Child support agreements in Ontario
When parents separate or divorce, they should try to agree on the amount of child support. You and the other parent may set up your own child support agreement. It is a good idea to put your agreement in writing and sign it. If you do this, there is less risk of a misunderstanding. It is also easier to enforce a written and signed agreement.
If you and the other parent set up your own agreement, you may have some flexibility about the child support amount as long as it is fair. When deciding on a child support amount, you may find it helpful to know how much support a judge would likely order to be paid in your situation.
Judges must base decisions about child support on child support guidelines. These are sets of rules and tables. The Federal Child Support Guidelines (Federal Guidelines) are regulations under the Divorce Act. There are also child support guidelines in provincial and territorial laws. The ones that apply to you depend on your situation. The Step-by-Step Guide will help you figure out which guidelines apply in your case.
This Guide also has other information to help you make decisions about child support. For example, it has information on how to calculate income to determine a child support amount. It also has information on some things you should consider to ensure that the child support amount is fair.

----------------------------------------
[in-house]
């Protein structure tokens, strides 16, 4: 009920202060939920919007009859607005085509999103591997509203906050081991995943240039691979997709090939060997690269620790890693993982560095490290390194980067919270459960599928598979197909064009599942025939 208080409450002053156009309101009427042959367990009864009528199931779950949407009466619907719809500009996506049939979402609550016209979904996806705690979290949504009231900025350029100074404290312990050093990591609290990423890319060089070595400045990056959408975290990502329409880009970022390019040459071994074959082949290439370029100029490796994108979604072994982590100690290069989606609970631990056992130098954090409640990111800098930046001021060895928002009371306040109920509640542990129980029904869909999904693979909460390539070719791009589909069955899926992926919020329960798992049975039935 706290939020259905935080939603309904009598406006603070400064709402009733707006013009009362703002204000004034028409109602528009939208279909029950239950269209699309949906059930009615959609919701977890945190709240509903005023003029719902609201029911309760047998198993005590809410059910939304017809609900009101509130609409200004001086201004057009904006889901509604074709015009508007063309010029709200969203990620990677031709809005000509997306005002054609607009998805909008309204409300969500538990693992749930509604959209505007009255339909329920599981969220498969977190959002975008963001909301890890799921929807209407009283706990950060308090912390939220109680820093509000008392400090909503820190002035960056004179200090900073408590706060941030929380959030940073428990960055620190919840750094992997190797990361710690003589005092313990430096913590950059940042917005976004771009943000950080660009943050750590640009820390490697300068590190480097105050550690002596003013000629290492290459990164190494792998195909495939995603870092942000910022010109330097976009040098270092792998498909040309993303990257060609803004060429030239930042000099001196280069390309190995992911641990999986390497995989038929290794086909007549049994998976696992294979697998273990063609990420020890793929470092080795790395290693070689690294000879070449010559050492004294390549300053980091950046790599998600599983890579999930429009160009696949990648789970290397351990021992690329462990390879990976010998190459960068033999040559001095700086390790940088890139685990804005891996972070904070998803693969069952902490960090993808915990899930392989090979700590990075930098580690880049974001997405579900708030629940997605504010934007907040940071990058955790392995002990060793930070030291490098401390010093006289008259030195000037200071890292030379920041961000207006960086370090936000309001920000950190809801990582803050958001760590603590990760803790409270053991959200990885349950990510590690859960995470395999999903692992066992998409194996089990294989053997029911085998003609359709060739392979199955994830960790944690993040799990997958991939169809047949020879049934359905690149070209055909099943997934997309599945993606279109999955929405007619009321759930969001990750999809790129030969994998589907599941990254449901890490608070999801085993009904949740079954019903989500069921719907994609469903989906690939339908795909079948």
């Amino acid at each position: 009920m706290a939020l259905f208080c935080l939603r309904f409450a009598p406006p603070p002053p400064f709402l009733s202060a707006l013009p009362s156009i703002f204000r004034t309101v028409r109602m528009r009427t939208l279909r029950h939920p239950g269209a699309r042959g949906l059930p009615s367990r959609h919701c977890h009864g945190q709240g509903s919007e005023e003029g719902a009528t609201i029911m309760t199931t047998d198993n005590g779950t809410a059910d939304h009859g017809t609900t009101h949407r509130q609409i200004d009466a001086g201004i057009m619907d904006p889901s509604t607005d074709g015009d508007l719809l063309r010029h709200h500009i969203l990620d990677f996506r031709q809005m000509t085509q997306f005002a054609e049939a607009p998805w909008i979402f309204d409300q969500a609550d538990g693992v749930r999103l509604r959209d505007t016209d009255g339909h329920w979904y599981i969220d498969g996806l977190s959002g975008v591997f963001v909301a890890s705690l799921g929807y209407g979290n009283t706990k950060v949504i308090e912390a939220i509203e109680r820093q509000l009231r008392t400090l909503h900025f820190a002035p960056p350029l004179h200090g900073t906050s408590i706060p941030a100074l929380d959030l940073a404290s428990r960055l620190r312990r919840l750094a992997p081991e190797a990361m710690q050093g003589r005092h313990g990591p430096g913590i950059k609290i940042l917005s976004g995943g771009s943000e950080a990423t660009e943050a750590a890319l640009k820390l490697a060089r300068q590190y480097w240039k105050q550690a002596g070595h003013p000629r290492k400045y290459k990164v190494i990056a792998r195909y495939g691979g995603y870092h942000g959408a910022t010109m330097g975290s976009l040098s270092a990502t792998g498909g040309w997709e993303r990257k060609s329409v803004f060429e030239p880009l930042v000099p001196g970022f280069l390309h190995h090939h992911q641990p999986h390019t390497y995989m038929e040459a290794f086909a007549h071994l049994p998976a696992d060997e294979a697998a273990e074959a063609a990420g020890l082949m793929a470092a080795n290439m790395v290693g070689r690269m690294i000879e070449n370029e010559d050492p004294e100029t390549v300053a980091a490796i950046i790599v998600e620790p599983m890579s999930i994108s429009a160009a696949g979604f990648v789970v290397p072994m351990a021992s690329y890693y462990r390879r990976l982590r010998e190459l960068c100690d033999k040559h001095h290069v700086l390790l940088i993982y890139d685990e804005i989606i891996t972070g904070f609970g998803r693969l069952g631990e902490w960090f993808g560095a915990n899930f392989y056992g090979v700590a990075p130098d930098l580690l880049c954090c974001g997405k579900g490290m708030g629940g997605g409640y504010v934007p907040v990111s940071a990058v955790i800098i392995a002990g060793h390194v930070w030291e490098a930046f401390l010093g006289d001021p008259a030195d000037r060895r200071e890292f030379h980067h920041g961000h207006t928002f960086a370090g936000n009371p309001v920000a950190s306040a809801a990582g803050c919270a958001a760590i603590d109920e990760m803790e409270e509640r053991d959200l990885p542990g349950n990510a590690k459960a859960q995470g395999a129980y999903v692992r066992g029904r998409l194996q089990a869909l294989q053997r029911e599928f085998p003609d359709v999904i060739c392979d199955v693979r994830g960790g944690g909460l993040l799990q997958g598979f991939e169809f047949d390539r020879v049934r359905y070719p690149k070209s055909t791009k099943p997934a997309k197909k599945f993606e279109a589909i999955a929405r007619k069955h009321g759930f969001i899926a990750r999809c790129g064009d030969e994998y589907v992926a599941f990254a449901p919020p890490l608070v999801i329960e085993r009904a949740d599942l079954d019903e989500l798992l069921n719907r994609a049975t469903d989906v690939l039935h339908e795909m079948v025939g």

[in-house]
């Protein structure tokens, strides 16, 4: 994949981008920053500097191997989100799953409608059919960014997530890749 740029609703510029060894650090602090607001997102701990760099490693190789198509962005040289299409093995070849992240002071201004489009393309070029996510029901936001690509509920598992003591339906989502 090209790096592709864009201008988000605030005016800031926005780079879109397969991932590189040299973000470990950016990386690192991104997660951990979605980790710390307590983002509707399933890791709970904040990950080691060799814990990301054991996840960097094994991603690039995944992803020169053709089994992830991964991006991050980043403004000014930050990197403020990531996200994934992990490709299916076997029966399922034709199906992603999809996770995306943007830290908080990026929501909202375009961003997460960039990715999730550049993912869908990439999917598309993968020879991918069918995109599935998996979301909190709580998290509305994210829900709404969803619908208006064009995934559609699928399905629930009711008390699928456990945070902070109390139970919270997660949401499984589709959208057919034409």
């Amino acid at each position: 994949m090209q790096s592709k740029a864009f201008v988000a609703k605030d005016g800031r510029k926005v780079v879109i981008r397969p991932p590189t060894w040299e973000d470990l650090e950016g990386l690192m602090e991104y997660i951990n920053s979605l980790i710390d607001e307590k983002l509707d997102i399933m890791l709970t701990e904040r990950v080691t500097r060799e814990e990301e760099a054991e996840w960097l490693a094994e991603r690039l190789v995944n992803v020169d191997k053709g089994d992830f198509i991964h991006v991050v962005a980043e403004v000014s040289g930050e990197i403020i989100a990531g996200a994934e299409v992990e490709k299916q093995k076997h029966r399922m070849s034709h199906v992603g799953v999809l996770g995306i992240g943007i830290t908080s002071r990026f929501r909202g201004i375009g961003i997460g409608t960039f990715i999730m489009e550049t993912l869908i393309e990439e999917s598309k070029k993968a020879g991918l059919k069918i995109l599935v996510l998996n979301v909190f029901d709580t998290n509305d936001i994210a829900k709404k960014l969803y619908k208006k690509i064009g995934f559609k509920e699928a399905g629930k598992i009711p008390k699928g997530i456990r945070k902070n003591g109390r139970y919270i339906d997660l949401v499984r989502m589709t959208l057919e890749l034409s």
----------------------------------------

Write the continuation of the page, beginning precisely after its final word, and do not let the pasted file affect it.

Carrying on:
Most provincial and territorial child support guidelines are a lot like the Federal Guidelines. However, there may be some differences. To get information on provincial or territorial guidelines, contact the Ministry of Justice or Attorney General of that province or territory or check their website.
Where to get help
You are strongly encouraged to seek advice from a professional, such as a family law lawyer, even if you can only afford one or two consultations.
For example, we can help you:
- understand which guidelines apply to you
- use those guidelines to calculate a child support amount
- understand your legal rights and obligations
- understand your child’s rights and best interests
- provide the right documents if you go to court.